“While several regions across the world have seen increasing or decreasing trends in flash drought over the last four decades, it is also critically important to know which regions may become more susceptible to flash drought risk in the future,” Christian said. “This is especially true in areas with agricultural production, as changes in frequency or timing of flash drought will create additional challenges during the growing season. This study provides a foundation to build off and explore key questions regarding future trends of flash drought occurrence.”
Christian added, “When flash drought events were examined, one thing was clear – timing is everything in terms of impacts from these events.”
In 2019, Christian and Basara developed a method to begin to identify flash droughts. That methodology has helped researchers begin to better understand these events.
“When I entered the Ph.D. program in 2017, Dr. Jeff Basara and I had a conversation about a research topic for my dissertation and he said, ‘I have an idea regarding flash droughts,’” explained Christian. “That idea translated into the creation of a method to identify flash drought, the investigation of several flash drought events, and ultimately led to the global analysis of flash drought. It turned out to be a pretty good idea.”
Christian led a study published in Environmental Research Letters in 2020 that looked at the impact of a major heatwave in Russia in 2010. Preceding that heatwave was a flash drought. The impact of those weather events led to the decimation of Russia’s wheat crop, so much so that Russia stopped exporting.
“Russia’s biggest wheat importer were countries in the Middle East, so the price of grain went through the roof in the Middle East,” Basara said. “The social unrest of the Arab Spring was created, in part, because of the unusually high grain prices and the socioeconomic turmoil those prices caused. That ripple effect was caused by a flash drought in one part of the work that affected an entirely other portion of the world.”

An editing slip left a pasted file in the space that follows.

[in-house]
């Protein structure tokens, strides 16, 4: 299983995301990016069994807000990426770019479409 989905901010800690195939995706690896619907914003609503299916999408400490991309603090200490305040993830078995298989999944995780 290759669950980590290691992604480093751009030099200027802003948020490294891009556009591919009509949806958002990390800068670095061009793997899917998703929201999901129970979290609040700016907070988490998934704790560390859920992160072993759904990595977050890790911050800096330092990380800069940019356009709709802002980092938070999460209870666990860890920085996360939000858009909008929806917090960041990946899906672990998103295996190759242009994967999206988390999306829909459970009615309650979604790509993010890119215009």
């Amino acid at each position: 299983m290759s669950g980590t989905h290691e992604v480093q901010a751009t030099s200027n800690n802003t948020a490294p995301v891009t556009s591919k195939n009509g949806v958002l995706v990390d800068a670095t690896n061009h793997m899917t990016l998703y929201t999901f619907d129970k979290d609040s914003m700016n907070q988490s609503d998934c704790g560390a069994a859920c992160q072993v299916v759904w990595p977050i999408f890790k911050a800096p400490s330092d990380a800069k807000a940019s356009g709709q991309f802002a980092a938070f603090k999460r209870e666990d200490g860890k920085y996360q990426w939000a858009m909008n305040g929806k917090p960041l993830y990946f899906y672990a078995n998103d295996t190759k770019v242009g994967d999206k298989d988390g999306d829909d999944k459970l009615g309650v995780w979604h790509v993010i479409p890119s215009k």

With this study, the researchers are expanding their understanding of where flash droughts are more likely to occur around the world.
“This study helps us understand where they’re happening, but now we need to understand more about the why,” he said. “We see that depending on where you are in the globe, the mechanisms are a bit different from one place to another.
“As we go into a changing climate system, as we have population growth and food security issues, this becomes one of those topics that’s important because of its really severe impact on agriculture and water resources,” he added. “It has cascading impacts like wildfires and more. If we can better understand these flash droughts, we might have a better understanding of their predictability and then we can better plan for these types of events.”
About the Study
The paper, “Global distribution, trends, and drivers of flash drought occurrence,” is published in the journal Nature Communications, DOI #10.1038/s41467-021-26692-z. Jordan L. Christian is the lead author. Jeffrey B. Basara is the principal investigator. The OU team also includes Jason Furtado, School of Meteorology, and Xiangming Xiao, Department of Microbiology and Plant Biology in the Dodge Family College of Arts and Sciences and the Center for Spatial Analysis. The work was funded by the NASA Water Resources Program grant 80NSSC19K1266, the National Science Foundation grants OIA-1920946 and OIA-1946093, and the USDA Southern Great Plains Climate Hub.
About the University of Oklahoma
Founded in 1890, the University of Oklahoma is a public research university located in Norman, Oklahoma. OU serves the educational, cultural, economic and health care needs of the state, region and nation. For more information visit www.ou.edu.